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Timeline : Neil Young

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June 29, 1928

The Winterland Ballroom opens in San Francisco, California. It's an ice-skating rink that can be converted into a general entertainment venue for opera, boxing, and other events, costing a whopping (for 1928) $1 million to build. It will go on to become a concert location for many famous acts, including The Sex Pistols, Neil Young, Bob Dylan, Peter Frampton, Deep Purple, Led Zeppelin, Jethro Tull, and Pink Floyd.

May 8, 1943

Danny Whitten, guitarist in Neil Young's band Crazy Horse, is born in Columbus, Georgia. The song "The Needle And The Damage Done" is about Whitten, who dies of a drug overdose at 29.

November 12, 1945

Neil Young is born in Toronto, Ontario, Canada. He is raised in the small, rural town of Omemee, Ontario, where the Youngtown Museum will be established in his honor.

September 19, 1951

Record producer/musician Daniel Lanois is born in Hull, Quebec. Produced albums for an array of artists, including Bob Dylan, Peter Gabriel, Neil Young, and Emmylou Harris, and for bands like U2 (notably The Joshua Tree).

January 31, 1963

Neil Young, 17, plays his first show, performing at a country club in Winnipeg.

July 23, 1963

Canadian high school student Neil Young and his band, the Squires, visit a Winnipeg studio to record their first single, a surf instrumental called "The Sultan."

November 12, 1964

On his 19th birthday, Neil Young writes "Sugar Mountain," where he reflects on his fleeting youth ("You can't be 20 on Sugar Mountain").

March 3, 1966

Buffalo Springfield is formed (as "The Herd") by Neil Young, Stephen Stills and Richie Furay.

March 20, 1968

Eric Clapton jams with Buffalo Springfield members Neil Young, Stephen Stills, Jim Messina and Richie Furay at the Topanga Canyon home of Stills' girlfriend. Neighbors call the cops, and all but Stills (who escapes through a window) are charged with suspicion of marijuana use. Clapton beats the rap; Young, Messina and Furay are found guilty and fined.

November 12, 1968

Neil Young releases his self-titled debut solo album, featuring one of his most enduring songs, "The Loner." More

January 18, 1969

Neil Young records "Cowgirl in the Sand."

May 1, 1969

Neil Young releases his second solo album, Everybody Knows This Is Nowhere, which features favorites "Cowgirl in the Sand," "Cinnamon Girl," and "Down by the River."

August 16, 1969

Crosby, Stills, Nash & Young perform together for the first time, playing two shows at the Auditorium Theatre in Chicago. Their next gig comes two days later when they take the stage at Woodstock.

March 7, 1970

Neil Young and Crazy Horse record "Come on Baby Let's Go Downtown" at the Fillmore East in New York City. Featuring Horse guitarist Danny Whitten on vocals, the song is later included on Tonight's the Night, the album inspired by his death.

May 16, 1970

Randy Bachman leaves The Guess Who to produce an album for Winnipeg band Brave Belt, which he eventually joins. At the suggestion of Neil Young, Bachman recruits fellow Winnipeg bassist and vocalist C.F. Turner, and the band Bachman-Turner Overdrive is born.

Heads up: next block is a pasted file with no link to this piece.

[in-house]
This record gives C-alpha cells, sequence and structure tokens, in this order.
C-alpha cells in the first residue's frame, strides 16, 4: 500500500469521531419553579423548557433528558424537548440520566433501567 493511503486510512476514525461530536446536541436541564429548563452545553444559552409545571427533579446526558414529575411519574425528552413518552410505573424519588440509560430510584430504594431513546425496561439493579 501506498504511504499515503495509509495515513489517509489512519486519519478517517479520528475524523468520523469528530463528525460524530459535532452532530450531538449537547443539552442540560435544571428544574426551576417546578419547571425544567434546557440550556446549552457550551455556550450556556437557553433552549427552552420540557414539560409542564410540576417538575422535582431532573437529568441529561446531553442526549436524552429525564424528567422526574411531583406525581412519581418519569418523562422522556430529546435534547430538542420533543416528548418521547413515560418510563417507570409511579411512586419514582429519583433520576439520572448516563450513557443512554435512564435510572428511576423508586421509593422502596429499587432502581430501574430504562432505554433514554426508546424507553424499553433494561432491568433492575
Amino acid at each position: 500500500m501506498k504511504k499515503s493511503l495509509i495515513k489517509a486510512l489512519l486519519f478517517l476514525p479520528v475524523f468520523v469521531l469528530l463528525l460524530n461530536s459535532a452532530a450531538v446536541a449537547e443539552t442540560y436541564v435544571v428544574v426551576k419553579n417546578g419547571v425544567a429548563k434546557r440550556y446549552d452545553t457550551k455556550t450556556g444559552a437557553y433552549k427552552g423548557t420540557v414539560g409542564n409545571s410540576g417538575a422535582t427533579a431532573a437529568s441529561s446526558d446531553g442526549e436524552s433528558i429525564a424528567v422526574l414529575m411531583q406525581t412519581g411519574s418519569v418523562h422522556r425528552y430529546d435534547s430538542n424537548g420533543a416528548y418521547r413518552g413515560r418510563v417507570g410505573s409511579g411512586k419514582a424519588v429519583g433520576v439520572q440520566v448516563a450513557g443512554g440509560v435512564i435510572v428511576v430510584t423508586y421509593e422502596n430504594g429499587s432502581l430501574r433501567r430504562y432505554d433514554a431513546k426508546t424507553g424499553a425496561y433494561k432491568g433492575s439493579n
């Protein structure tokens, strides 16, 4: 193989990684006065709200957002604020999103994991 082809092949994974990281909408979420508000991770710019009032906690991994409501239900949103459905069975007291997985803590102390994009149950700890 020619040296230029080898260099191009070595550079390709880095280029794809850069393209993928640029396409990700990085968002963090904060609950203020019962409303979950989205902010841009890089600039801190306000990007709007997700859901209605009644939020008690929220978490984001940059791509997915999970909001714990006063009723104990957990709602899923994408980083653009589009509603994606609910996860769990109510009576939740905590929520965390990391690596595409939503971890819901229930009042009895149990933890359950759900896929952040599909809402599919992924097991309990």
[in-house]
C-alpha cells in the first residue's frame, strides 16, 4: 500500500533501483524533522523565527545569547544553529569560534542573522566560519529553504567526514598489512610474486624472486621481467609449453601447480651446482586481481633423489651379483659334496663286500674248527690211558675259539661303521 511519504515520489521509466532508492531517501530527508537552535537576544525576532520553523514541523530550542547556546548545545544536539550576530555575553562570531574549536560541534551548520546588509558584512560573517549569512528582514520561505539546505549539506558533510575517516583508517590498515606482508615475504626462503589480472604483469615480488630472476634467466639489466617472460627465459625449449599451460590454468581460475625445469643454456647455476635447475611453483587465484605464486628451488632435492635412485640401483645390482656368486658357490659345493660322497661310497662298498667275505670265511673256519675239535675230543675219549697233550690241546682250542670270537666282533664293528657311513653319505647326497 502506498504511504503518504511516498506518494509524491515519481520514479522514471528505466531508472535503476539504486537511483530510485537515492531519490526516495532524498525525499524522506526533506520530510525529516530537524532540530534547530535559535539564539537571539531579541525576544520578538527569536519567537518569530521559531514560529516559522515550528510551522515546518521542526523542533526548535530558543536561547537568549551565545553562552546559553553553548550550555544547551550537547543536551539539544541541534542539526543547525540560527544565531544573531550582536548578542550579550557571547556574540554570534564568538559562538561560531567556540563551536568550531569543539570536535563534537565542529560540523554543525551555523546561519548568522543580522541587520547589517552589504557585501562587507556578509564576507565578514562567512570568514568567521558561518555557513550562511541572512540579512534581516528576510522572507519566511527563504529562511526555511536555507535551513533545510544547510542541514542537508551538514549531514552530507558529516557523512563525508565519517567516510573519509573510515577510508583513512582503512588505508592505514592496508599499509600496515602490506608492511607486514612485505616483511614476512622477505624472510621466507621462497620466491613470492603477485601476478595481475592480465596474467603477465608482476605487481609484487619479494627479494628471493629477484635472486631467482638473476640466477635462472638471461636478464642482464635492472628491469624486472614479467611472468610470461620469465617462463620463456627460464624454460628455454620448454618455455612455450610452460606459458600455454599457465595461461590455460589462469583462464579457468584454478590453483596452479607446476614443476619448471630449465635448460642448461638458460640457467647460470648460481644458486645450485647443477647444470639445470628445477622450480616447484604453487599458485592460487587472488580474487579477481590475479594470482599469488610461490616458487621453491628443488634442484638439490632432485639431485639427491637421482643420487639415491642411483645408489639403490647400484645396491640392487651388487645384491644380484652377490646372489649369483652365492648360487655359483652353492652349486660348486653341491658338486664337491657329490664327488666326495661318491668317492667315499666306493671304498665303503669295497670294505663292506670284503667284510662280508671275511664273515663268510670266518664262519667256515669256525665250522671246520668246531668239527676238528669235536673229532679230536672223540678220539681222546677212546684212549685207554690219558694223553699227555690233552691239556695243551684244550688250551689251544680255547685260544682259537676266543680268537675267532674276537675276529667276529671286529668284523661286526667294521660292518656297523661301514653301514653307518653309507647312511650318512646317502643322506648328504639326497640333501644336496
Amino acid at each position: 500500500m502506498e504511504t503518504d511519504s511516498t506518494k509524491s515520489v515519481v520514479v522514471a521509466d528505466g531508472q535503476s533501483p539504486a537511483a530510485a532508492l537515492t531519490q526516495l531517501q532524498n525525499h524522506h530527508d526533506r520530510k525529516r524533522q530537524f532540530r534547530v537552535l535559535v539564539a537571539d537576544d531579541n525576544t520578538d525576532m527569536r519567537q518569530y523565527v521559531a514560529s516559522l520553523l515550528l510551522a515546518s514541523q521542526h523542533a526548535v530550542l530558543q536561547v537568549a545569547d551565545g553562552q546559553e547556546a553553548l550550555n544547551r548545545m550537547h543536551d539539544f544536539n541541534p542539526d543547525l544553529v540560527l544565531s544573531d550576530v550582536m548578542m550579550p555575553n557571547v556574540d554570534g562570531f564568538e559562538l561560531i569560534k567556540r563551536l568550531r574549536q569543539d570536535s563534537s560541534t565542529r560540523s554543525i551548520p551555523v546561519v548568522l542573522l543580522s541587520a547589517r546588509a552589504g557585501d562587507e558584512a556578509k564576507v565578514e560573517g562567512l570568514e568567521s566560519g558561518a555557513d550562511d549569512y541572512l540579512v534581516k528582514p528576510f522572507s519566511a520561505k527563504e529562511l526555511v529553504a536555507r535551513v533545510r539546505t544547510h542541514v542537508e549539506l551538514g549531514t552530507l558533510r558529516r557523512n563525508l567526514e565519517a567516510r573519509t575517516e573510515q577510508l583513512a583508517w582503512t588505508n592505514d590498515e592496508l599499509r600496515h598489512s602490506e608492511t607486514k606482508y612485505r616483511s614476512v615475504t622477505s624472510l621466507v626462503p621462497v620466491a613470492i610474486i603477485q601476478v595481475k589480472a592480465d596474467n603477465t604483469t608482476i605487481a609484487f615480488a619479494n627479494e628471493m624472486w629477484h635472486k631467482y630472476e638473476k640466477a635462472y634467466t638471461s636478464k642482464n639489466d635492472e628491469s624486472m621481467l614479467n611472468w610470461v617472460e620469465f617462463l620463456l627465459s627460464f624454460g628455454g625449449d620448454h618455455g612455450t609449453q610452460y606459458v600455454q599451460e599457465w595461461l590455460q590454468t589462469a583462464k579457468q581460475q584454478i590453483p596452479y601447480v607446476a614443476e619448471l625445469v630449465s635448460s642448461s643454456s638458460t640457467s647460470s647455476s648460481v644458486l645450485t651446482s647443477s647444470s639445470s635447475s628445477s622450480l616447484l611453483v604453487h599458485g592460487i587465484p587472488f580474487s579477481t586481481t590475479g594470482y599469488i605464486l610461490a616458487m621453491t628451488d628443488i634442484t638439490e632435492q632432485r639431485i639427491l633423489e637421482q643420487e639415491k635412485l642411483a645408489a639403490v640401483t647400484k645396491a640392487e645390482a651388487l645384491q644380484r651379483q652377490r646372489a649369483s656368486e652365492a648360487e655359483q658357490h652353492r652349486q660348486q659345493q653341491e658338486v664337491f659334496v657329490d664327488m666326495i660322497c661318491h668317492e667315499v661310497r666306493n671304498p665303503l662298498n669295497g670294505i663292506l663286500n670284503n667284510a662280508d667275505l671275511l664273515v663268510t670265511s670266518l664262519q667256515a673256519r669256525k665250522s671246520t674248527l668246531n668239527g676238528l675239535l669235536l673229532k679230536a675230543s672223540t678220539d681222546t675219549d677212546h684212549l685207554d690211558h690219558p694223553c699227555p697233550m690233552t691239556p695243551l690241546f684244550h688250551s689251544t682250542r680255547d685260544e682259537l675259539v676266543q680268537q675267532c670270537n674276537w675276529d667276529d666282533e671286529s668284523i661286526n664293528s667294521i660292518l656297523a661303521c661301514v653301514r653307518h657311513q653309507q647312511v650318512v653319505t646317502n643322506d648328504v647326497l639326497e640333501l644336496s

May 4, 1970

Later memorialized in the Neil Young song "Ohio," the United States National Guard fires on protesters at Kent State University in Ohio, killing four students, two of whom weren't even protesting. This shameful event in American history leads to the formation of Devo, as Mark Mothersbaugh and Jerry Casale are both on campus and horrified by the events.More

January 30, 1971

Neil Young performs "The Needle and the Damage Done" at UCLA's Royce Hall. The song is recorded and released on the Harvest album a year later.

February 18, 1972

Neil Young's album Harvest is certified Gold.

February 1, 1972

Neil Young releases the album Harvest, with the hit "Heart of Gold."More

March 18, 1972

Neil Young's "Heart Of Gold," with backing vocals by James Taylor and Linda Ronstadt, goes to #1 in the US.More

March 11, 1972

Neil Young's album Harvest hits #1 in America, supplanting Don McLean's American Pie, which has been on top for seven weeks.

September 8, 1972

Neil Young's girlfriend, the actress Carrie Snodgrass, gives birth to his first child, a son Zeke, who has cerebral palsy. His next child, Ben, also has the condition.

January 4, 1973

Neil Young kicks off his Time Fades Away tour in Madison, Wisconsin with Linda Ronstadt his opening act. Ronstadt is used to playing clubs, but wins over crowds at arenas throughout the tour with her mighty pipes. The following year, she releases her breakthrough album Heart Like A Wheel.

March 28, 1973

Neil Young performs "Don't Be Denied" at the Coliseum in Phoenix, Arizona. A few months later a recording of the performance appears on Time Fades Away.

March 1, 1973

Neil Young performs "L.A." at the Myriad in Okalhoma City. A few months later a recording of the performance is included on Time Fades Away.

April 18, 1973

The Crosby, Stills, Nash & Young documentary Journey Through The Past, directed by Neil Young, debuts at the Dallas Film Festival.

August 26, 1973

Neil Young and the Santa Monica Flyers record "Mellow My Mind," "Speakin' Out," "World on a String," "Tired Eyes," and "Tonight's the Night." All five recordings are included on the final cut of Tonight's the Night.

October 15, 1973

Neil Young releases the live album Time Fades Away.

February 14, 1974

At the Forum in Los Angeles, Ringo Starr, Neil Young and Warren Beatty are in attendance for the last stop on Bob Dylan's tour with The Band.

June 20, 1975

Neil Young releases his 6th studio album, Tonight's the Night. A raw outpouring of emotion inspired by the drug-related deaths of Young's friends, it's initially considered too rough for mainstream release but ends up being one of the iconic albums of the decade.

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